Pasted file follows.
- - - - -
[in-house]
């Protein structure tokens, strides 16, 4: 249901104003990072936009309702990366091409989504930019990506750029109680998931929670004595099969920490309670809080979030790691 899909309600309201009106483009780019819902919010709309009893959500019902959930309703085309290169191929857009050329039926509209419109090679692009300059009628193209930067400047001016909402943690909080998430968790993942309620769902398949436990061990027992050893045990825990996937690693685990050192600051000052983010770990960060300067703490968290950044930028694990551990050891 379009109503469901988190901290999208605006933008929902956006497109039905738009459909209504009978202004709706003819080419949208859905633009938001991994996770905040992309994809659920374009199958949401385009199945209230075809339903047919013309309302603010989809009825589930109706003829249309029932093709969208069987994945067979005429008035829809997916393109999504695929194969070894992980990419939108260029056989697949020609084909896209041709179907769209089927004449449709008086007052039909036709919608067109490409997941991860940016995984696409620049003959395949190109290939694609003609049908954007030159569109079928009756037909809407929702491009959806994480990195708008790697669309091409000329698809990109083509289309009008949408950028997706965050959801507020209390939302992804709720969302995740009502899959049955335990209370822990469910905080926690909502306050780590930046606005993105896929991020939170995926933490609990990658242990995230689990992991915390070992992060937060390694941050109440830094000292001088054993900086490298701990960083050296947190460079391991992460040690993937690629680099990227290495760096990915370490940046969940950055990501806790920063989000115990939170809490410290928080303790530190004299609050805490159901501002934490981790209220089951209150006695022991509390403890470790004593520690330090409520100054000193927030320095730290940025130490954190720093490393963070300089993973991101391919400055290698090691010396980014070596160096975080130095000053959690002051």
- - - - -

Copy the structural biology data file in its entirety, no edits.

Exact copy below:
[in-house]
């Protein structure tokens, strides 16, 4: 249901104003990072936009309702990366091409989504930019990506750029109680998931929670004595099969920490309670809080979030790691 899909309600309201009106483009780019819902919010709309009893959500019902959930309703085309290169191929857009050329039926509209419109090679692009300059009628193209930067400047001016909402943690909080998430968790993942309620769902398949436990061990027992050893045990825990996937690693685990050192600051000052983010770990960060300067703490968290950044930028694990551990050891 379009109503469901988190901290999208605006933008929902956006497109039905738009459909209504009978202004709706003819080419949208859905633009938001991994996770905040992309994809659920374009199958949401385009199945209230075809339903047919013309309302603010989809009825589930109706003829249309029932093709969208069987994945067979005429008035829809997916393109999504695929194969070894992980990419939108260029056989697949020609084909896209041709179907769209089927004449449709008086007052039909036709919608067109490409997941991860940016995984696409620049003959395949190109290939694609003609049908954007030159569109079928009756037909809407929702491009959806994480990195708008790697669309091409000329698809990109083509289309009008949408950028997706965050959801507020209390939302992804709720969302995740009502899959049955335990209370822990469910905080926690909502306050780590930046606005993105896929991020939170995926933490609990990658242990995230689990992991915390070992992060937060390694941050109440830094000292001088054993900086490298701990960083050296947190460079391991992460040690993937690629680099990227290495760096990915370490940046969940950055990501806790920063989000115990939170809490410290928080303790530190004299609050805490159901501002934490981790209220089951209150006695022991509390403890470790004593520690330090409520100054000193927030320095730290940025130490954190720093490393963070300089993973991101391919400055290698090691010396980014070596160096975080130095000053959690002051």